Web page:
Step 1 – Designing the roles and responsibilities is the most critical component.
Having a high-level of job responsibility will not help measure the outcome. More clarity with measurable results will reduce noise and increase transparency.
Step 2 – Measuring the work based on activity types and effort.
To measure the activity types and effort, you will need a robust and agile software project management and productivity tool. We use Get Things Done, which gives us the following:
1. The number of different activities carried out.
2. The time spent on an activity type.
We map the outcome of the person with the activity type and time spent. This data can show us whether a person is productive or not.
Step 3 – Categorizing the skills
This step captures the skill, sub-skill, definition, meritocracy level (M1), experience, job title, and ratings.
Benchmarking is the most critical measurement because it goes deeper into roles and responsibilities and breaks them down into core skills based on the experience. It starts with M1 and goes up to M7 (some large organizations may require more than M7). The ratings are measured out of 10, with ten being outstanding.
For example, a UI Developer with 3-5 years of experience must have a minimum of 7 points to be a Senior UI Developer. You can set the numbers based on your own unique business requirements.
The experience economy is always hungry for new ideas and innovation. To take your business to the next level in today’s experience economy, your people are not only expected to be experts in their technical domain but also in four essential criteria: Communication, Organization, Intelligence, and Leadership.
People are not loyal to their job but to their careers. As a leader, if you want to keep your employees happy, then you have got to guide them on their career paths. Based on their experience and meritocracy level, the benchmark would pull the ratings and show the person’s competency in each skill.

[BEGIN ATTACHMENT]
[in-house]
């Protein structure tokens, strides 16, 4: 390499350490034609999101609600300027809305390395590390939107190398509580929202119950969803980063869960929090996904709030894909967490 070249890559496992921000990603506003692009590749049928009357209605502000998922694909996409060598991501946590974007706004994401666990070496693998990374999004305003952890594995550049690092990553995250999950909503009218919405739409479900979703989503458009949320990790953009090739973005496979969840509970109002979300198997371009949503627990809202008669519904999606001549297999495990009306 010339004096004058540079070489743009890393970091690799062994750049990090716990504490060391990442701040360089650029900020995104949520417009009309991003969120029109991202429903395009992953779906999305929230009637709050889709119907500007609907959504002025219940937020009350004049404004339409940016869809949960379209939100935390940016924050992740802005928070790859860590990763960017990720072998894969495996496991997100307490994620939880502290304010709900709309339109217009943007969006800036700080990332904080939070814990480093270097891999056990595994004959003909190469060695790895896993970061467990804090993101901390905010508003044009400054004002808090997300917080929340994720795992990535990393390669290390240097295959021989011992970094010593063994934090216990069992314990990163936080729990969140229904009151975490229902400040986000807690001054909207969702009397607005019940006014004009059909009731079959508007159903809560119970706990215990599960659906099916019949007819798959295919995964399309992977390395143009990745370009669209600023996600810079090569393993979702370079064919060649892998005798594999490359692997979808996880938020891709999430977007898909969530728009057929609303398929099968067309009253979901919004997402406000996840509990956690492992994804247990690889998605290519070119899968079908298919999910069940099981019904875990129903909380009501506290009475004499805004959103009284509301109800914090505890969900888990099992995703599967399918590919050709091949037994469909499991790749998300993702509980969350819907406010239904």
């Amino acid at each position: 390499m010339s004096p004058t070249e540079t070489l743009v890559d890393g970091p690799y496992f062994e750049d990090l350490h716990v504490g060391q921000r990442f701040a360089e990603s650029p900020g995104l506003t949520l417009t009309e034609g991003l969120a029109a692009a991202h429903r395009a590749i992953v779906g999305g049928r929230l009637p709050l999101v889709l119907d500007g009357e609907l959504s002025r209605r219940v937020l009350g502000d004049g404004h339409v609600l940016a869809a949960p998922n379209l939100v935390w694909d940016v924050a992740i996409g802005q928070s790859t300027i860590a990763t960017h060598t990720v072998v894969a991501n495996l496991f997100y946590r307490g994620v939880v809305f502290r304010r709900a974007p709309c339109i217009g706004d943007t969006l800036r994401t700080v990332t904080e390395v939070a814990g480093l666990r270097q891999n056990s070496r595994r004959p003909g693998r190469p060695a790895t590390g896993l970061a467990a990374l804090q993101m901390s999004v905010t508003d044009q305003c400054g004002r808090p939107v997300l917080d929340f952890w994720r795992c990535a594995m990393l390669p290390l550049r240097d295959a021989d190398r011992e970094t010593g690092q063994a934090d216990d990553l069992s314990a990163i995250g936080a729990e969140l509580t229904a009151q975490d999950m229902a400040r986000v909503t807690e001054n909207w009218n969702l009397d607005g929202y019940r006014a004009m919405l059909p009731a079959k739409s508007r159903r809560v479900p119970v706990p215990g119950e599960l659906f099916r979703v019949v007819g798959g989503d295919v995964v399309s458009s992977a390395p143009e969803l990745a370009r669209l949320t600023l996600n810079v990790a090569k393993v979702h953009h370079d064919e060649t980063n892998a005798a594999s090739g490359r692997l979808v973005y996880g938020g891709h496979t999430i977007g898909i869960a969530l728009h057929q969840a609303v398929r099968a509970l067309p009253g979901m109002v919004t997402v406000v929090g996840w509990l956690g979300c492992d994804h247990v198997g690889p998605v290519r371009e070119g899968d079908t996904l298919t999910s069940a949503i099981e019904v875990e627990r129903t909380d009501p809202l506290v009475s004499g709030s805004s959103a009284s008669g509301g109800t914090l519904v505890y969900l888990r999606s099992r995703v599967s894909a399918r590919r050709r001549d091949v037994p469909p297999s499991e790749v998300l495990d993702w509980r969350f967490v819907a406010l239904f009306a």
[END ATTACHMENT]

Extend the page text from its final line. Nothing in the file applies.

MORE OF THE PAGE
Step 7 – Keeping people happy
These ratings will help the individual to plot their career path. The red line represents the person’s ratings.
Step 8 – Learning Management System
All the above steps are useless if we cannot empower our people to learn continuously. Since knowledge is past and learning is present, it is essential to introduce a structured Learning Management System where all the learning material on each of the skills and sub-skills is available with assessment metrics.
So how do you go about setting up these standards, and how much time does it take? What are the best ways to measure the outcome?
At Pepper Square, we have spent the last 17 years answering these questions. It is a continuous journey that never stops, and we are always upgrading our processes to keep pace with changes in the marketplace.
For an organization of 100 people that partners with Pepper Square, it would take anywhere between 8-12 weeks to implement these processes. During this training period, we will share our learnings and tools as we walk you through the entire implementation. You can certainly do it yourself, but it is going to be a year-long exercise. By partnering with Pepper Square, you can cut the training time in half.
Please share your feedback and also tell us what is missing and can be upgraded from your experience.